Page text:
Niebla cornea

©The World Botanical Associates Web Page
Prepared by Richard W. Spjut
October 2005, Sep 2012
Additions May 2017

Niebla and Vermilacinia (Ramalinaceae) from California and Baja California.  
Spjut, R.W., 1996. ISSN 0833-1475, 208 pp.  
Sida, Botanical Miscellany 14. Botanical Research Institute of Texas, Inc.

Evolution and diversification of Niebla
Steve Leavitt et al., Baja California, Dec 2016


Southwest of San Quintín in the Punta Mazo Reserve (managed by Terra Peninsular), on E side of Bahía Falsa in shoreline boulder outcrops. Leavitt et al. 16-863, Dec 2016


Southwest of San Quintín in the Punta Mazo Reserve (managed by Terra Peninsular), on E side of Bahía Falsa in shoreline boulder outcrops. Leavitt et al. 16-847, Dec 2016

Southwest of San Quintín in the Punta Mazo Reserve (managed by Terra Peninsular), on E side of Bahía Falsa in shoreline boulder outcrops. Leavitt et al. 16-857, Dec 2016

Morro Bay, CA, Hale 33688,
July 1965, holotype

San Cruz Island, CA
Bratt 4475

Bahía de San Quintín, BCN,
Spjut 9329D, May 1986 (scanned
from a black & white photocopy of specimen at US)

Los Angeles Co., Palo Verdes, CA
Darrow 314 (COLO)


San Clemente Island, CA
Murbarger 151


Santa Cruz Island, CA
Schuster 15a


Santa Barbara Island, CA
Bratt 3712

San Luis Obispo Co., CA
Riefner 86-25 (COLO, p.p., mixed
with Vermilacinia laeviagata)

     Niebla cornea is a lichen occurring mostly in California along the Pacific Coast south of San Francisco on the mainland and in the Channel Islands.  It is occasionally found  at scattered locations further south into Baja California as far south as near Punta Santa Rosalillita. The species is recognized by the flat ribbon-like branches—that unlike most other species of Niebla—hardly twist.  This is generally evident by the cortical ridges that define the primary branch margins ± in the same plane. The primary branches frequently dilate and digitately divide near apex into short to long terminal flattened branchlets.  The cortex is ± smooth and glossy, appearing stretched in some thalli to the extent that varicose-like ribs become apparent.  Another distinctive feature of Niebla cornea is the development of cup-like (cupular) apothecia in small aggregates near ends of branchlets, often in 4's. 

     Niebla cornea is most similar to N. eburnea, especially the type specimens, which are from relatively distant locations, Cerro Solo (BCN) and Morro Bay (CA).  Niebla eburnea is generally distinguished by the primary branches half-twisted near base and again near apex, by narrower terminal branchlets, by having a paler cream-like cortex (rarely dark green), by the presence of the lichen substance divaricatic acid (as opposed to sekikaic acid in N. cornea), and by the solitary disciform apothecia that form terminally, or develop on short subterminal branchlets.  The epithets for both species were chosen for their distinct but similar cortical features.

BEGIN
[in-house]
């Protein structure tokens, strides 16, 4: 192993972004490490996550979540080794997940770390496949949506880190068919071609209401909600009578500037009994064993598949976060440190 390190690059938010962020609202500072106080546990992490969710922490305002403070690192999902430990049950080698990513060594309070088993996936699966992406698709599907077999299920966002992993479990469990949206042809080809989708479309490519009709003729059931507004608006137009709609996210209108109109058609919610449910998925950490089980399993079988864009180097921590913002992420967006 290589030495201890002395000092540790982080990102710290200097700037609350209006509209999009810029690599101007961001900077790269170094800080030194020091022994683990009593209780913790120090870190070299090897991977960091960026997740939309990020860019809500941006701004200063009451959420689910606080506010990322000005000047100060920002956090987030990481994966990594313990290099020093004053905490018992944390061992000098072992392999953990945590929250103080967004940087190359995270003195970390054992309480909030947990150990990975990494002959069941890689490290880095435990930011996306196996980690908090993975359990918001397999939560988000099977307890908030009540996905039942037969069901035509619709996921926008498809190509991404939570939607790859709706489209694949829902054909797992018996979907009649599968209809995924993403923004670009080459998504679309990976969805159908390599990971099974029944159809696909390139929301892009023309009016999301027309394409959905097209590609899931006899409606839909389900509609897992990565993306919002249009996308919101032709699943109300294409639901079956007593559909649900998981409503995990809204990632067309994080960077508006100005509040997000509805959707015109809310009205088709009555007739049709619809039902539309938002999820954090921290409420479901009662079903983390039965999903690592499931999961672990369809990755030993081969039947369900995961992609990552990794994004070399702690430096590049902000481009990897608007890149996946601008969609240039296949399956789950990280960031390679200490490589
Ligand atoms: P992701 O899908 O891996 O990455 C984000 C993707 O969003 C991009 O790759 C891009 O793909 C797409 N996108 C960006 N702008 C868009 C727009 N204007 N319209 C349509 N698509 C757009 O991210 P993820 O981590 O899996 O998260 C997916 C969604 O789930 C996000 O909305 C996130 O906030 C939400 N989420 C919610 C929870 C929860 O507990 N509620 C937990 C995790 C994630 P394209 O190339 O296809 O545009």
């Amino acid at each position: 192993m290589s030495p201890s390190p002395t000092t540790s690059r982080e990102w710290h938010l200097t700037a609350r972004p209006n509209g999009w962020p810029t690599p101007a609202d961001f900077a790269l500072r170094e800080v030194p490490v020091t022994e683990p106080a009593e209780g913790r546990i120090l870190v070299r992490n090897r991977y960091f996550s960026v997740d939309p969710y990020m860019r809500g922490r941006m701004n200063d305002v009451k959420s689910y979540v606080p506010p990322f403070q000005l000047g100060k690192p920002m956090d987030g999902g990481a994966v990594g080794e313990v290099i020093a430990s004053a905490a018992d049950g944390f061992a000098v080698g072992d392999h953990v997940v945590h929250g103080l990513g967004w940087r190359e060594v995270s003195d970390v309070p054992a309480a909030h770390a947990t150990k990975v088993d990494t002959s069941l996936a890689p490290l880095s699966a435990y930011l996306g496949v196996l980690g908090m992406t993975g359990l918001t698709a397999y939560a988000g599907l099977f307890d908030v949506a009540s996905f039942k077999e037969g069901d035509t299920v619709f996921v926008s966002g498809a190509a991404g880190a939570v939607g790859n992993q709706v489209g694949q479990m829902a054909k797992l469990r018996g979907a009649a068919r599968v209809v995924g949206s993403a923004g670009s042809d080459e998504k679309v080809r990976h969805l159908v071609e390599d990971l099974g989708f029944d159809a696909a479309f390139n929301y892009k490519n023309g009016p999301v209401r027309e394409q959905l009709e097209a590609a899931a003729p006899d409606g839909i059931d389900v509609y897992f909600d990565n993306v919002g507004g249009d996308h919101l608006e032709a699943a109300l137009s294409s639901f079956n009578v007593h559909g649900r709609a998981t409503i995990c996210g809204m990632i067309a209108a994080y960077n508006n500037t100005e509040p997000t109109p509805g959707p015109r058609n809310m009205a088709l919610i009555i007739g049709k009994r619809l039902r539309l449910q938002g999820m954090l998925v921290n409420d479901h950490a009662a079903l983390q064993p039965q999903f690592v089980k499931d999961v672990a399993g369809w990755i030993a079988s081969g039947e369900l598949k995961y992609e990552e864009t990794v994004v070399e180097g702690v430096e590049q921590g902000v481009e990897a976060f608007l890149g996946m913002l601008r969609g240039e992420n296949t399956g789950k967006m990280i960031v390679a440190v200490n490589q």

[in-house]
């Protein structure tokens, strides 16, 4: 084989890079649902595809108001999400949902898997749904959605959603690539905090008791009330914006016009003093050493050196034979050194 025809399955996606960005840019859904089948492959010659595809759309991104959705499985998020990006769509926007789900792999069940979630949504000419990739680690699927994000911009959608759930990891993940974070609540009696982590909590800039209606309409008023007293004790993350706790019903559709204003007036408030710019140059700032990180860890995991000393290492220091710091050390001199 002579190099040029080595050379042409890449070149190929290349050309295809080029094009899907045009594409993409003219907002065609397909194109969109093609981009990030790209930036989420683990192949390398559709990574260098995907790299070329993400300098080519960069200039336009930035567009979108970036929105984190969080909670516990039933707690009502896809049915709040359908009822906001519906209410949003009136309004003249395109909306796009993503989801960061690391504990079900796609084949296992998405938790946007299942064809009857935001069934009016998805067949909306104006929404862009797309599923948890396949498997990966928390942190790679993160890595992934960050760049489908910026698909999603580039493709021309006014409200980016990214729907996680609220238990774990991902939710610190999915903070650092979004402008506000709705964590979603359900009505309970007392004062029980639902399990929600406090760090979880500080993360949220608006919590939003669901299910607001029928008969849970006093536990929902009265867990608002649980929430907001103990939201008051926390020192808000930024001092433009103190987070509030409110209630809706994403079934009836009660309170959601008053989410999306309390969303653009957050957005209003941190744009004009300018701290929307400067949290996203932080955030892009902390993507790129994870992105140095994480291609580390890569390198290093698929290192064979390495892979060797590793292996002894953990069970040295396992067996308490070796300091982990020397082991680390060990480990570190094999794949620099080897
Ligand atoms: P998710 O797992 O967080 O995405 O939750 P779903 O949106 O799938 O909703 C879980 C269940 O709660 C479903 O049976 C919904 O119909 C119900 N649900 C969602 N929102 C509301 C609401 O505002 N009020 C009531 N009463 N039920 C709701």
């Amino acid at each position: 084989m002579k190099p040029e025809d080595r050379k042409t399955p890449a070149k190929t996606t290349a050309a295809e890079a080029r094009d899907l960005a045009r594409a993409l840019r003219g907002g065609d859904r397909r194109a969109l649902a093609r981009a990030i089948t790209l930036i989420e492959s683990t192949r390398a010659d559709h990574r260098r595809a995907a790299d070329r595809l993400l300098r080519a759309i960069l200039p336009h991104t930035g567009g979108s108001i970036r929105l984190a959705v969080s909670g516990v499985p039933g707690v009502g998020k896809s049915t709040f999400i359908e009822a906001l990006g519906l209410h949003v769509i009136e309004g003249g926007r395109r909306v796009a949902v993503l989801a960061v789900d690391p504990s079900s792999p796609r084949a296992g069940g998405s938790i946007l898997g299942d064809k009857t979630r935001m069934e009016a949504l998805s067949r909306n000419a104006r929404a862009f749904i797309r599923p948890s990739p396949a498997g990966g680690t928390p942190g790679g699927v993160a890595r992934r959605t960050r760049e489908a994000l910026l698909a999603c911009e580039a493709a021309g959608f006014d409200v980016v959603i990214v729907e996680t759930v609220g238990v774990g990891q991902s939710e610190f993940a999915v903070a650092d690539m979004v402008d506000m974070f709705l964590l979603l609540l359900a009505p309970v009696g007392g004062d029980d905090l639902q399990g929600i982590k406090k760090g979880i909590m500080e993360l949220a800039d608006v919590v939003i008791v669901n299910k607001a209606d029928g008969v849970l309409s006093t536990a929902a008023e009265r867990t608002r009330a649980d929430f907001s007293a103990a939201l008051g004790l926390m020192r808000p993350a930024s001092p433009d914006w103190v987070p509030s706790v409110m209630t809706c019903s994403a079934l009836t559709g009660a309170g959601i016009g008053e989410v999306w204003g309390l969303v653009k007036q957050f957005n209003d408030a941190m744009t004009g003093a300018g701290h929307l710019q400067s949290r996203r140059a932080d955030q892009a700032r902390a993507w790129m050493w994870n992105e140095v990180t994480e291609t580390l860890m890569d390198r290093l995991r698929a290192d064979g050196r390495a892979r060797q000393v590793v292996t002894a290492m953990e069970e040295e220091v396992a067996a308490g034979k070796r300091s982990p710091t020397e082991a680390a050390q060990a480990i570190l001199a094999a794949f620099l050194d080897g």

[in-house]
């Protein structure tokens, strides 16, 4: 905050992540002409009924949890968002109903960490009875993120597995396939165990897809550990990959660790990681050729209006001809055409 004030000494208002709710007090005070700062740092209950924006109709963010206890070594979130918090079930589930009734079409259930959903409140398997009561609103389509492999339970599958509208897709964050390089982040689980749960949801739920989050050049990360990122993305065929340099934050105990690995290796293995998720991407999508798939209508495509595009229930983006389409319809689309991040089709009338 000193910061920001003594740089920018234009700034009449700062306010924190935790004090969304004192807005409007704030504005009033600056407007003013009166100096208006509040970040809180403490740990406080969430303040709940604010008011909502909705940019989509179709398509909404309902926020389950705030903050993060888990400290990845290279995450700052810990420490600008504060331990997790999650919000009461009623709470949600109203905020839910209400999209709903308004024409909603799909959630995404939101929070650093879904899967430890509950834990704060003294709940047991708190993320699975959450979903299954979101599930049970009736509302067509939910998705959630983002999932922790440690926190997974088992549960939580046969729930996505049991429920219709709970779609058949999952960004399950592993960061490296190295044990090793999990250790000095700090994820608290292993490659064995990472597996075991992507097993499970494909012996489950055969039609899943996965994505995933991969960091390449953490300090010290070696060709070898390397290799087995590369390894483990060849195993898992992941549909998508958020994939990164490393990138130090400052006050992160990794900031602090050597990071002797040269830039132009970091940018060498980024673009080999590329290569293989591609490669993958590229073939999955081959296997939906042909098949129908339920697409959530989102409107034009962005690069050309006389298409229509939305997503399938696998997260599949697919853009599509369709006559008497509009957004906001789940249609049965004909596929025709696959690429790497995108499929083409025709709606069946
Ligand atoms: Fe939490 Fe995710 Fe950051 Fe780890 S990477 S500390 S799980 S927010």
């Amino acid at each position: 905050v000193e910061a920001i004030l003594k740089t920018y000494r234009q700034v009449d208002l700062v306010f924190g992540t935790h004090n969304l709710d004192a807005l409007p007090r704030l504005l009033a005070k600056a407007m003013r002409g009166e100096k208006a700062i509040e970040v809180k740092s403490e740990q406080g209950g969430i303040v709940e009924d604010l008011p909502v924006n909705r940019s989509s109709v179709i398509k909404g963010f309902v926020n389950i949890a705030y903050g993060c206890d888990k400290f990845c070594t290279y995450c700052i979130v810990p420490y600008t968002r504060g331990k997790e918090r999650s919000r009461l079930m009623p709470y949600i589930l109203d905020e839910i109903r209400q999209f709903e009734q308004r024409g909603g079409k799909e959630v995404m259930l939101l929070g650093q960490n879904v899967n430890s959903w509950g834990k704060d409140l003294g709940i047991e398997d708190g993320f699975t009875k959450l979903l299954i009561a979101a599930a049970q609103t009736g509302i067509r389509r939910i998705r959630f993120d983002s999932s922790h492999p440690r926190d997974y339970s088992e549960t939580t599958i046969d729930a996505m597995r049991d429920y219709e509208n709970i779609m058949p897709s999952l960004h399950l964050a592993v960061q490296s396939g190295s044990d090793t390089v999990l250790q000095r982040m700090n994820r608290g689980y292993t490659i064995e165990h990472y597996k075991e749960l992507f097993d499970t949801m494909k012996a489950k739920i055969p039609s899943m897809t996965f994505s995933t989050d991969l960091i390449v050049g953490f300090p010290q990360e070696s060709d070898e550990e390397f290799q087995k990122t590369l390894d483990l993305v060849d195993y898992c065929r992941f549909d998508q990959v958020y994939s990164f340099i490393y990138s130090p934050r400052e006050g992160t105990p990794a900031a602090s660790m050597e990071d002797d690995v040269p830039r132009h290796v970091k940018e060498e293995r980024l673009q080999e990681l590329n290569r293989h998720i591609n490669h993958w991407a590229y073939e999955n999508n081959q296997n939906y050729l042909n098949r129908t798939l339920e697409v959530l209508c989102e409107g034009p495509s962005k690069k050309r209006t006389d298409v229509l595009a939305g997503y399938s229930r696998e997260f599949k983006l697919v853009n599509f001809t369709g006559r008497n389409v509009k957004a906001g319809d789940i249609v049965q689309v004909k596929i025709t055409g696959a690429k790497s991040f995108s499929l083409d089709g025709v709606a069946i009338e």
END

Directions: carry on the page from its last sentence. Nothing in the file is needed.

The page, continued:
Niebla cornea may be confused with Vermilacinia laevigataVermilacinia laevigata often has terminal apothecia, in contrast to N. cornea apothecia positioned just below the apex near the branch margin often on a short lobe extension. Another similar species, V. johncassadyi, differs in having spreading recurved branches with apothecia that apparently abort development in terminal aggregates and below along branch margins. It also lacks medullary chondroid strands and depsides that characterizes Niebla.

       Niebla cornea might also be confused with N. homalea, which differs by the narrower branches that twist from base to apex, and which have transverse cracks developing at frequent intervals, and by the lichen substance of divaricatic acid. 

     Specimens of N. cornea collected by Charis Bratt (3712) from Santa Barbara Island and Riefner (86-25) from Morro Bay differ in having marginal and intermarginal cortical ridges densely covered by pycnidia and/or nodular apothecia.  They are remarkably similar for being collected at disjunct locations.  They appear related to N. lobulata by the lobulate margins, wavy cortical ridges, and by the irregular presence of fringed branchlets. They also appear related to N. dissecta by the thicker cortex and sinuous cortical  ridges, and to a specimen of a divaricatic-acid species, N. laminaria, collected from Pt. Loma in San Diego Co. (Bratt 5631), which has a thallus divided into short rounded lobes that are also similar to the Riefner specimen (86-25) except for spine-like segments.  Niebla images on the Internet shown from the Santa Monica Mts., Mt. Conejo (Hollinger 2011-10-19) with longer narrower branches are also similar in the wrinkled  cortical surface; their chemistry is not known but from all appearances they probably belong to N. lobulata, which has not been reported from California.

     Niebla dissecta differs from N. cornea by its 3–4 longitudinally ribbed branchlets, and by the thallus spreading more at the base than in height. This is in further contrast to the long sublinear branches of  N. disrupta.  The relationships of N. cornea 'variants' are shown in the following dendrogram in comparison with N. dissecta and its variants.